The time of day at which you trade stocks can drastically affect your profitability, since each hour of the trading day has a particular tendency. By trading only the most active hours of the day and utilizing a strategy designed to profit from volatility -- such as one focused on short-term trends -- you're trading efficiently. Your time commitment is limited to only the hours with the greatest profit potential, giving you the rest of day to focus on other endeavors.
Volatility is a nasty word to investors, but to short-term traders it means profit potential. As a short-term trader, profits should come quickly, otherwise capital is not being utilized effectively. Volatility is the variance in price over a particular time period. The greater the volatility the more opportunity you have to enter and exit positions quickly, hopefully with a profit. Two hours of the day have a tendency to be more volatile than others.
Near the Open
The first hour of trading, beginning at 9:30 a.m. Eastern Time, is the most volatile of the day, with floods of orders based on overnight-night news and analysis. This creates large price swings in a short amount of time. While movement can seem erratic, trends or ranges will develop. The first 20 to 30 minutes sets the initial trend, which is often followed by a significant pullback or reversal near 10 a.m.
Near the Close
The last hour of trading, beginning at 3 p.m. Eastern Time, is the second most volatile hour of the day. Strong trending days are likely to see a pullback within approximately 30 minutes of the 4 p.m. close as short-term traders lock in profits. Price movements can be erratic in the last half hour as mutual funds and hedge funds buy or sell large blocks of shares before the market closes. Profit potential exists if you stay nimble and realize the trend may change -- often quickly -- multiple times within the hour.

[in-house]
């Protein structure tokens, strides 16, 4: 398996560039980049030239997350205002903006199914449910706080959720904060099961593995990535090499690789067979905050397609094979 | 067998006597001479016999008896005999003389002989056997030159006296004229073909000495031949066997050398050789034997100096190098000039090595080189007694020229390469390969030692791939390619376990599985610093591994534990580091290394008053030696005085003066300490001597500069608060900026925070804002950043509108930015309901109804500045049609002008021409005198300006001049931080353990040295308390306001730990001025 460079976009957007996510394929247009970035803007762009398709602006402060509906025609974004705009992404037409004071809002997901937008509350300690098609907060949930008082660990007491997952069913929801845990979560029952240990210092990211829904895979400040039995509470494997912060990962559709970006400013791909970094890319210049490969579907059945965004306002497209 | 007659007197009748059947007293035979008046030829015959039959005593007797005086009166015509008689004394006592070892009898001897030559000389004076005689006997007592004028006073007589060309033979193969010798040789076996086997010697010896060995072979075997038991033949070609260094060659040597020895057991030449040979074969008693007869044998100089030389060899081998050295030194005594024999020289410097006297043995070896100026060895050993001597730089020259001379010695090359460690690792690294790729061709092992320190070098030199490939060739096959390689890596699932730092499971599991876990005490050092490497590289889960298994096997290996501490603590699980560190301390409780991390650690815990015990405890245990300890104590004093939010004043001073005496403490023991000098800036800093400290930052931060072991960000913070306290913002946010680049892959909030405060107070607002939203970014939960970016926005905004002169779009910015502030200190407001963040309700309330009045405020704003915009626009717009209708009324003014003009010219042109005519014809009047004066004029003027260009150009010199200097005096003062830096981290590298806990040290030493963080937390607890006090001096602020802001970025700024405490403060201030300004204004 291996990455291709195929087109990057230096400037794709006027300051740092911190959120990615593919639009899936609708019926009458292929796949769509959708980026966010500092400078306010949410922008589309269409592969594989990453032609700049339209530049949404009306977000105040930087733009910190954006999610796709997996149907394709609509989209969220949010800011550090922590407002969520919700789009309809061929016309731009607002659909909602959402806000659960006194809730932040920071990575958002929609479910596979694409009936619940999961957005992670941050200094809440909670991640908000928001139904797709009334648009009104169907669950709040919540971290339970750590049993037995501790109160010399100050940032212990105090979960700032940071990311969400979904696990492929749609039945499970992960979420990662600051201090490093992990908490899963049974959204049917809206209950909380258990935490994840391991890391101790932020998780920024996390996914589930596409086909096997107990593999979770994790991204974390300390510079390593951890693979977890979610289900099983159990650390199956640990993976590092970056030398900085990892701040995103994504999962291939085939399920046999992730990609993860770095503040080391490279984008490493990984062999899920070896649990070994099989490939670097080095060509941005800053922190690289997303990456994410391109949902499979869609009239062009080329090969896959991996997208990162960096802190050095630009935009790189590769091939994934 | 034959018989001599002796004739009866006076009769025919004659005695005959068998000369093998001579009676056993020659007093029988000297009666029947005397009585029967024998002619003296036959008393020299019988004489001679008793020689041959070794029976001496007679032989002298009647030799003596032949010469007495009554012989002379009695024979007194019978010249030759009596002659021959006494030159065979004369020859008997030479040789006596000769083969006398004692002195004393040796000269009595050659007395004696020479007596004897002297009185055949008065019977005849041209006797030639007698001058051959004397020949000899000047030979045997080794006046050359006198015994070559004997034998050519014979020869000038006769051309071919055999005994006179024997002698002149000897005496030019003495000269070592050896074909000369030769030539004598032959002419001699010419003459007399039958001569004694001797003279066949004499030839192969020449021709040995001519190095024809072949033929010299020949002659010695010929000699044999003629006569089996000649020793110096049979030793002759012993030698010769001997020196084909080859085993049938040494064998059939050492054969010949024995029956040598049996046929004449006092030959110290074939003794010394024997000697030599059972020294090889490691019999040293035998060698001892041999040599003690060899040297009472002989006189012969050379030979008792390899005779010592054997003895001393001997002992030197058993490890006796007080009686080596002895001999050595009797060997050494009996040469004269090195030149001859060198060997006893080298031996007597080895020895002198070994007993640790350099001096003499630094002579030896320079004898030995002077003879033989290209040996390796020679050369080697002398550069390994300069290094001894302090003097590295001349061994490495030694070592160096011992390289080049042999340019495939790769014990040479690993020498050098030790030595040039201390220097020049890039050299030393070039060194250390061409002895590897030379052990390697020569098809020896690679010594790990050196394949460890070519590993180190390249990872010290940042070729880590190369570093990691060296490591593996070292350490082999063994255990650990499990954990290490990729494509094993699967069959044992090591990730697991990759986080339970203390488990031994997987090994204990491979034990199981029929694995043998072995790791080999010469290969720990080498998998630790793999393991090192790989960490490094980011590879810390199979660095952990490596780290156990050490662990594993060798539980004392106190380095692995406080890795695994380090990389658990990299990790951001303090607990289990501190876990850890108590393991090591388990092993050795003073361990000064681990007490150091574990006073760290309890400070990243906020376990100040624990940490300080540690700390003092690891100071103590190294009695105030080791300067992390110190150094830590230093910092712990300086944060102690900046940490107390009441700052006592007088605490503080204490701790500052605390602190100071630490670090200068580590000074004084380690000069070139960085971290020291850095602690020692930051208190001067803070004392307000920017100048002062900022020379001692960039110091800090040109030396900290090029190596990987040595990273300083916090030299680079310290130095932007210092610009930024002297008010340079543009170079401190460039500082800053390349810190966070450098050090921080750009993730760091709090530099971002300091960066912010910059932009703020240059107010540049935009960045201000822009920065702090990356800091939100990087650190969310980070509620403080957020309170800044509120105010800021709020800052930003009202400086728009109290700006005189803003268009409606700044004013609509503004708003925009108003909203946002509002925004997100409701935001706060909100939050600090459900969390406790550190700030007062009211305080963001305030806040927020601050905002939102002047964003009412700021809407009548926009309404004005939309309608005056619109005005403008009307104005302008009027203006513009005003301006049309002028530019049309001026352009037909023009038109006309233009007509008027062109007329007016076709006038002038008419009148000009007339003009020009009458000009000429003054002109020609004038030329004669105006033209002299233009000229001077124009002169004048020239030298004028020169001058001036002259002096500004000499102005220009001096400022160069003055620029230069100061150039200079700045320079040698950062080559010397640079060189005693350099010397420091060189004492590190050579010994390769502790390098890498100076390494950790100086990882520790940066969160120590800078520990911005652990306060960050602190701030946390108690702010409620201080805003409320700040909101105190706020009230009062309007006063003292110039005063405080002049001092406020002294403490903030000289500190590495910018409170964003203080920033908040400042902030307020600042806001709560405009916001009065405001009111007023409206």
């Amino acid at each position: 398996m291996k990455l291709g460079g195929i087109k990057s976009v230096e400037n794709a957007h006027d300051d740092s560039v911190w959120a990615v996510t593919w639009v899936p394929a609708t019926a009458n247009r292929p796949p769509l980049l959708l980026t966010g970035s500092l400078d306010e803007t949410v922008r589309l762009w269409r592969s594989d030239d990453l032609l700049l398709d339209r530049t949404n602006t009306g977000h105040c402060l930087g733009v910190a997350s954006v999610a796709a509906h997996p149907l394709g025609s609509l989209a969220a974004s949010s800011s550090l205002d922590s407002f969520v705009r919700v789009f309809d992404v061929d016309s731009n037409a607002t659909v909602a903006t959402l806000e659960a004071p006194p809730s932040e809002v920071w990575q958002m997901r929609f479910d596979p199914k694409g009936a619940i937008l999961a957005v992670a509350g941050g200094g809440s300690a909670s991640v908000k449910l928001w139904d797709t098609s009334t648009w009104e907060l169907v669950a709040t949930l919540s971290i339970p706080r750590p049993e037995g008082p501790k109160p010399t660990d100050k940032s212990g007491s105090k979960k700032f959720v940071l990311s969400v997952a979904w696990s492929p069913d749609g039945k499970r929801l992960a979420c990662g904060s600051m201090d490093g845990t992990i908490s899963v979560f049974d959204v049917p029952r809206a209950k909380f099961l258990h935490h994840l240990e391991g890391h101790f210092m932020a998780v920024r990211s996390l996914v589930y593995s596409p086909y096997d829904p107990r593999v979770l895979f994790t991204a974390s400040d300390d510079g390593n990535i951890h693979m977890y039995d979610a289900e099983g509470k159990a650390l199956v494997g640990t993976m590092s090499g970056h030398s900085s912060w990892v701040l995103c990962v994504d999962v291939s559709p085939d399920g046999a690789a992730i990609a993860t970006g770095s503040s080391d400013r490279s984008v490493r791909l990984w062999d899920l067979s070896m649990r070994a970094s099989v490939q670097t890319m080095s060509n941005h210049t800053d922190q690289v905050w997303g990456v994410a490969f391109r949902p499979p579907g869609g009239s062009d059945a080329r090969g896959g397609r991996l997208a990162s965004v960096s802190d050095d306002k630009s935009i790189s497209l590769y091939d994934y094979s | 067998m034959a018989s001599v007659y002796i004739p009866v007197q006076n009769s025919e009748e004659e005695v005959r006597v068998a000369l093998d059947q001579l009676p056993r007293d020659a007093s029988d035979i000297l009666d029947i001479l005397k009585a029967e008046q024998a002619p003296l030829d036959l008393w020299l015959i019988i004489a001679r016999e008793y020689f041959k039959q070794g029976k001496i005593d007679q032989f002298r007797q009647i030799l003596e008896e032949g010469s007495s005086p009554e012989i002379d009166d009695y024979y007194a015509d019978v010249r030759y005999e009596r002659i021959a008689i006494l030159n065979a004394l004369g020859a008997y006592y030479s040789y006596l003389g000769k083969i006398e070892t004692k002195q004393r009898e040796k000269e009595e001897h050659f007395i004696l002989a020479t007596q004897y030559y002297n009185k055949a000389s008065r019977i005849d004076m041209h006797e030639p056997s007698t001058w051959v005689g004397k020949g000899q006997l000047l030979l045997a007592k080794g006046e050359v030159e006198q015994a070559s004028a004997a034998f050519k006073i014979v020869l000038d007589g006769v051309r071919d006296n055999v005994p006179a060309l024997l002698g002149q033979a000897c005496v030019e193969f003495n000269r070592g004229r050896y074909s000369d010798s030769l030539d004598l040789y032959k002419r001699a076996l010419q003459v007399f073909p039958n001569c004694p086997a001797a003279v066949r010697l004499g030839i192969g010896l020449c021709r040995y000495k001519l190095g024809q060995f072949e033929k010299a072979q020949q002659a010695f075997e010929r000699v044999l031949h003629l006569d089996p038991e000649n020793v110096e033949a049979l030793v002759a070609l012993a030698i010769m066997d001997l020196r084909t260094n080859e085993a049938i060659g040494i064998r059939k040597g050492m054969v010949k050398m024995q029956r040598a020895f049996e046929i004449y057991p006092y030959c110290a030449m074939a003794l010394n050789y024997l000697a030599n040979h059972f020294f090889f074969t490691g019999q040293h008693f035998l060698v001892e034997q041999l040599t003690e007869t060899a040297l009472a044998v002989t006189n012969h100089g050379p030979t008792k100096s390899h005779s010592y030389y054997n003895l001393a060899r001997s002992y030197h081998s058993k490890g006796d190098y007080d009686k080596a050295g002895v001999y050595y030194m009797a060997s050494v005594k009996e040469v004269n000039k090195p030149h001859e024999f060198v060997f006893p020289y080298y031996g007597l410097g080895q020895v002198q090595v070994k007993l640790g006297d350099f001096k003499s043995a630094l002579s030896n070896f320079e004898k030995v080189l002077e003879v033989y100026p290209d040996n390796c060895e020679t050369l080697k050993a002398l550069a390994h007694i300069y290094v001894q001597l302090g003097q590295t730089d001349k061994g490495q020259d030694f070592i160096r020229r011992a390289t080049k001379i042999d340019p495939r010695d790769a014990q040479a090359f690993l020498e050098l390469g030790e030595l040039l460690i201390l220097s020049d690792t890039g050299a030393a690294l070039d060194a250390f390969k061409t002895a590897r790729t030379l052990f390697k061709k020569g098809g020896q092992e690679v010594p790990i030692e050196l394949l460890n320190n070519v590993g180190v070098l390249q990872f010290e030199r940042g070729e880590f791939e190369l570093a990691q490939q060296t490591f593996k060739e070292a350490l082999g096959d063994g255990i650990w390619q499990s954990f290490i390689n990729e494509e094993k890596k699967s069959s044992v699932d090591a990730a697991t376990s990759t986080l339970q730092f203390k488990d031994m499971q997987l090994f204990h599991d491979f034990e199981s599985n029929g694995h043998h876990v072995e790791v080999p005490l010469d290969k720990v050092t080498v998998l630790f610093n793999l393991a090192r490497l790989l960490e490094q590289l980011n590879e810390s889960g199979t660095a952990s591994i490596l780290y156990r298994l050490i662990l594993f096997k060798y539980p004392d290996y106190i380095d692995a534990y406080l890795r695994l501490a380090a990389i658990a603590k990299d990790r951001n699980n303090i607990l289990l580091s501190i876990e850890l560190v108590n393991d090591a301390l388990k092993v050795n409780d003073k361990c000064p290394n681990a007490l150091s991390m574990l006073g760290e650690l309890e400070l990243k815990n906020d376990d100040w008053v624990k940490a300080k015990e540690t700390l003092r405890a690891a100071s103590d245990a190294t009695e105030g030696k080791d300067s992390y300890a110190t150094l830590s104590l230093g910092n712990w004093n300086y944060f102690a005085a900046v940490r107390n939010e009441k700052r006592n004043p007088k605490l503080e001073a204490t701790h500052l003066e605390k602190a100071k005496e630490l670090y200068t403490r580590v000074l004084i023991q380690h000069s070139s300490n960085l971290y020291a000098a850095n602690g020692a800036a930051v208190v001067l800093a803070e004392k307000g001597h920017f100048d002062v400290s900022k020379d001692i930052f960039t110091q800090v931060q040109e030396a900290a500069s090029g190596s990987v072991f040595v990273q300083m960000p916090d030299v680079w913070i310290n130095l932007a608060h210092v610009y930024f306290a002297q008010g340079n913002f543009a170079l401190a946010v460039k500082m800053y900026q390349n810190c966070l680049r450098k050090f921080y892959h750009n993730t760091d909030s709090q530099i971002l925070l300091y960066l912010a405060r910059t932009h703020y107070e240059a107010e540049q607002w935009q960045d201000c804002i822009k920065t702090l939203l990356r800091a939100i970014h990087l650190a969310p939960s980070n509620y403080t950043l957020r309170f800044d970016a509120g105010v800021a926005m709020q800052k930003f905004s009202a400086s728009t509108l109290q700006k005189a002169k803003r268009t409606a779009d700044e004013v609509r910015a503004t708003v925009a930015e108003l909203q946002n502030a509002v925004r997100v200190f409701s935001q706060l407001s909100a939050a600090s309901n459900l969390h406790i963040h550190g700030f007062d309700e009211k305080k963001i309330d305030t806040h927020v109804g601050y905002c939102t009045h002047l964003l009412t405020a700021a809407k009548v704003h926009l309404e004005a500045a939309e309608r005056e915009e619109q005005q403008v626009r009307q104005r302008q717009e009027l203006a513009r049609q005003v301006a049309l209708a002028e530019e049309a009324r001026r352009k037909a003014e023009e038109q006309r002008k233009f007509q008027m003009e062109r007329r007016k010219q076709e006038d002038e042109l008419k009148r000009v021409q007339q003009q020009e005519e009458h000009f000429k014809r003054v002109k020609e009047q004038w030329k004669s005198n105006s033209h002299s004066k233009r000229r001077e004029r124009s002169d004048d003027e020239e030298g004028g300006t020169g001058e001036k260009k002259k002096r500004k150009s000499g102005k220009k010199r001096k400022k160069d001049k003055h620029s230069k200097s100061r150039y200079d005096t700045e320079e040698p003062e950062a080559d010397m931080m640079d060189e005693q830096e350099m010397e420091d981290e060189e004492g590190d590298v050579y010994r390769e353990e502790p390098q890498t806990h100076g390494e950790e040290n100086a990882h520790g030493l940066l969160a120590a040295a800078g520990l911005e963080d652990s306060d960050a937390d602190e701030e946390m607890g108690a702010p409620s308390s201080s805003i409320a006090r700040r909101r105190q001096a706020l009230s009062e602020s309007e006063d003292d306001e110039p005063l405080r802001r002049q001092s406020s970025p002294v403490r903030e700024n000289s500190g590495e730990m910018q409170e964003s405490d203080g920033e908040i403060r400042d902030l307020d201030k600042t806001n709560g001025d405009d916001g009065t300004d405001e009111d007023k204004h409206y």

Volatility presents opportunity, but it also presents risk. Quick and large price movements produce profits as well as losses, so risk control measures such as a stop-loss order on trades is recommended. If you don't like the amount of action associated with the first and last hour of day, trade from 10:30 a.m. to noon or 1 to 2 p.m. These hours still present some profit potential, but the movements are likely be slower and you're reflexes don't need to be quite as quick.
Cory Mitchell has been a writer since 2007. His articles have been published by "Stock and Commodities" magazine and Forbes Digital. He is a Chartered Market Technician and a member of the Market Technicians Association and the Canadian Society of Technical Analysts. Mitchell holds a Bachelor of Management in finance from the University of Lethbridge.